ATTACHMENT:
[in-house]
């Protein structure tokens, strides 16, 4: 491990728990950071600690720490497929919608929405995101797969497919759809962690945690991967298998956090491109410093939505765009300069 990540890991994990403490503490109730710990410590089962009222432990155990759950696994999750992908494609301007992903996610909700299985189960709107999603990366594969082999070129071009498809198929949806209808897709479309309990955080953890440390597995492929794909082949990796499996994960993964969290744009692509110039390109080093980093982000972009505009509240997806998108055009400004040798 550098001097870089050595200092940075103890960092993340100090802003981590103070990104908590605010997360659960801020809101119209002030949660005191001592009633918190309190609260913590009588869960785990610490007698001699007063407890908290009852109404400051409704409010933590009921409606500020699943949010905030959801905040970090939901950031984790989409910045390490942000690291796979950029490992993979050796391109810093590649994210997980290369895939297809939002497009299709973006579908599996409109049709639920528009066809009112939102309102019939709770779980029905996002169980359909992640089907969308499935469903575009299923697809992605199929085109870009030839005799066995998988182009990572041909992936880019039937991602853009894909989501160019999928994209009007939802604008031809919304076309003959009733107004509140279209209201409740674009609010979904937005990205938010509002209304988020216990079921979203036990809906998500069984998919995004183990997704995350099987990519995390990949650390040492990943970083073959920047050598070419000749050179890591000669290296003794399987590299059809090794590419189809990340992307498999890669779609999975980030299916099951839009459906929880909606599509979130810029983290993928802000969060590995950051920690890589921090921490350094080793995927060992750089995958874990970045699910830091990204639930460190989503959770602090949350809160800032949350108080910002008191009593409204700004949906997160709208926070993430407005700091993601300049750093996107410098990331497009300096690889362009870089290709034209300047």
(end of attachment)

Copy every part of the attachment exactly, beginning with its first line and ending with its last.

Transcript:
[in-house]
């Protein structure tokens, strides 16, 4: 491990728990950071600690720490497929919608929405995101797969497919759809962690945690991967298998956090491109410093939505765009300069 990540890991994990403490503490109730710990410590089962009222432990155990759950696994999750992908494609301007992903996610909700299985189960709107999603990366594969082999070129071009498809198929949806209808897709479309309990955080953890440390597995492929794909082949990796499996994960993964969290744009692509110039390109080093980093982000972009505009509240997806998108055009400004040798 550098001097870089050595200092940075103890960092993340100090802003981590103070990104908590605010997360659960801020809101119209002030949660005191001592009633918190309190609260913590009588869960785990610490007698001699007063407890908290009852109404400051409704409010933590009921409606500020699943949010905030959801905040970090939901950031984790989409910045390490942000690291796979950029490992993979050796391109810093590649994210997980290369895939297809939002497009299709973006579908599996409109049709639920528009066809009112939102309102019939709770779980029905996002169980359909992640089907969308499935469903575009299923697809992605199929085109870009030839005799066995998988182009990572041909992936880019039937991602853009894909989501160019999928994209009007939802604008031809919304076309003959009733107004509140279209209201409740674009609010979904937005990205938010509002209304988020216990079921979203036990809906998500069984998919995004183990997704995350099987990519995390990949650390040492990943970083073959920047050598070419000749050179890591000669290296003794399987590299059809090794590419189809990340992307498999890669779609999975980030299916099951839009459906929880909606599509979130810029983290993928802000969060590995950051920690890589921090921490350094080793995927060992750089995958874990970045699910830091990204639930460190989503959770602090949350809160800032949350108080910002008191009593409204700004949906997160709208926070993430407005700091993601300049750093996107410098990331497009300096690889362009870089290709034209300047």